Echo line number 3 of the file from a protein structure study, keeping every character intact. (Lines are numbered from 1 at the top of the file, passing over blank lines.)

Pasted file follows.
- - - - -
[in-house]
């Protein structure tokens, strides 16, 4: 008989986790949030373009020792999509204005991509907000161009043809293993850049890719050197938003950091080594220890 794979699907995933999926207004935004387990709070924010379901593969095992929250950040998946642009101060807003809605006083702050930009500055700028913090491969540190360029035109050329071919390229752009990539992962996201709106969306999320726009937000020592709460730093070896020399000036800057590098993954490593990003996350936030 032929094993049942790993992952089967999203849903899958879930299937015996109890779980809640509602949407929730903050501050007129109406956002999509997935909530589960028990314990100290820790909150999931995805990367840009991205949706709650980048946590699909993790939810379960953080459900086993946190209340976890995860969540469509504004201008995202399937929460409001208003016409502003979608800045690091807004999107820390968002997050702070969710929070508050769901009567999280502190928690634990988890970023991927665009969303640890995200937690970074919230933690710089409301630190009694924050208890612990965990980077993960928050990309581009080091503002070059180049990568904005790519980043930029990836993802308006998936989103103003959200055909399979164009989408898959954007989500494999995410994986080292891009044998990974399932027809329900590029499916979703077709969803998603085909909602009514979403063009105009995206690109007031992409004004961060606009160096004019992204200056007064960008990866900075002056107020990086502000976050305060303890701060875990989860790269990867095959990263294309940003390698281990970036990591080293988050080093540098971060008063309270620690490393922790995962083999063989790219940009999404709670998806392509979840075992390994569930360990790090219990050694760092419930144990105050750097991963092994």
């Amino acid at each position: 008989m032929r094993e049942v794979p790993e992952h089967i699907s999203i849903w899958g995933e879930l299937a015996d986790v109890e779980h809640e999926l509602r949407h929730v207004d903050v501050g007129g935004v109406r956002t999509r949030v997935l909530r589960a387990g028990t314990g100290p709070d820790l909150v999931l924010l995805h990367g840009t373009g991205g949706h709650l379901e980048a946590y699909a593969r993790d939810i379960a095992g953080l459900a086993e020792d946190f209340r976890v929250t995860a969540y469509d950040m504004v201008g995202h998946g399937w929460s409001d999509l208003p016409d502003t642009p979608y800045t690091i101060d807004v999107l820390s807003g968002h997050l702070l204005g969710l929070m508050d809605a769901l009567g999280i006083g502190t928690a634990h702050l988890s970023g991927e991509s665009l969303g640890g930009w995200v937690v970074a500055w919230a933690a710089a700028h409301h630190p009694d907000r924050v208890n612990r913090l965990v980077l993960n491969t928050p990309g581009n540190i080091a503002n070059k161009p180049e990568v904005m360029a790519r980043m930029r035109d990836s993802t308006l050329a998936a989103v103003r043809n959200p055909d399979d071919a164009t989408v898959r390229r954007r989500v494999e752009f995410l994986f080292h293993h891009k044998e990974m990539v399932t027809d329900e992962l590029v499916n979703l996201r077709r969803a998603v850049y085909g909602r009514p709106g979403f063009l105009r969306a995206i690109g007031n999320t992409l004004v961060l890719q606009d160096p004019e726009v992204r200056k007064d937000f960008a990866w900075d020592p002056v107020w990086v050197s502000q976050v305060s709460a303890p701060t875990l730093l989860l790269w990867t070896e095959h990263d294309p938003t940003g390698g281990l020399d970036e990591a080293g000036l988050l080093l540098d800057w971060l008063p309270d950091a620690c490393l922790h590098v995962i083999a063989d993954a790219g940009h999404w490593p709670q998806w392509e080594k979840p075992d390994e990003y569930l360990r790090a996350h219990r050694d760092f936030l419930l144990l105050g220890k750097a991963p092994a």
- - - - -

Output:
């Amino acid at each position: 008989m032929r094993e049942v794979p790993e992952h089967i699907s999203i849903w899958g995933e879930l299937a015996d986790v109890e779980h809640e999926l509602r949407h929730v207004d903050v501050g007129g935004v109406r956002t999509r949030v997935l909530r589960a387990g028990t314990g100290p709070d820790l909150v999931l924010l995805h990367g840009t373009g991205g949706h709650l379901e980048a946590y699909a593969r993790d939810i379960a095992g953080l459900a086993e020792d946190f209340r976890v929250t995860a969540y469509d950040m504004v201008g995202h998946g399937w929460s409001d999509l208003p016409d502003t642009p979608y800045t690091i101060d807004v999107l820390s807003g968002h997050l702070l204005g969710l929070m508050d809605a769901l009567g999280i006083g502190t928690a634990h702050l988890s970023g991927e991509s665009l969303g640890g930009w995200v937690v970074a500055w919230a933690a710089a700028h409301h630190p009694d907000r924050v208890n612990r913090l965990v980077l993960n491969t928050p990309g581009n540190i080091a503002n070059k161009p180049e990568v904005m360029a790519r980043m930029r035109d990836s993802t308006l050329a998936a989103v103003r043809n959200p055909d399979d071919a164009t989408v898959r390229r954007r989500v494999e752009f995410l994986f080292h293993h891009k044998e990974m990539v399932t027809d329900e992962l590029v499916n979703l996201r077709r969803a998603v850049y085909g909602r009514p709106g979403f063009l105009r969306a995206i690109g007031n999320t992409l004004v961060l890719q606009d160096p004019e726009v992204r200056k007064d937000f960008a990866w900075d020592p002056v107020w990086v050197s502000q976050v305060s709460a303890p701060t875990l730093l989860l790269w990867t070896e095959h990263d294309p938003t940003g390698g281990l020399d970036e990591a080293g000036l988050l080093l540098d800057w971060l008063p309270d950091a620690c490393l922790h590098v995962i083999a063989d993954a790219g940009h999404w490593p709670q998806w392509e080594k979840p075992d390994e990003y569930l360990r790090a996350h219990r050694d760092f936030l419930l144990l105050g220890k750097a991963p092994a």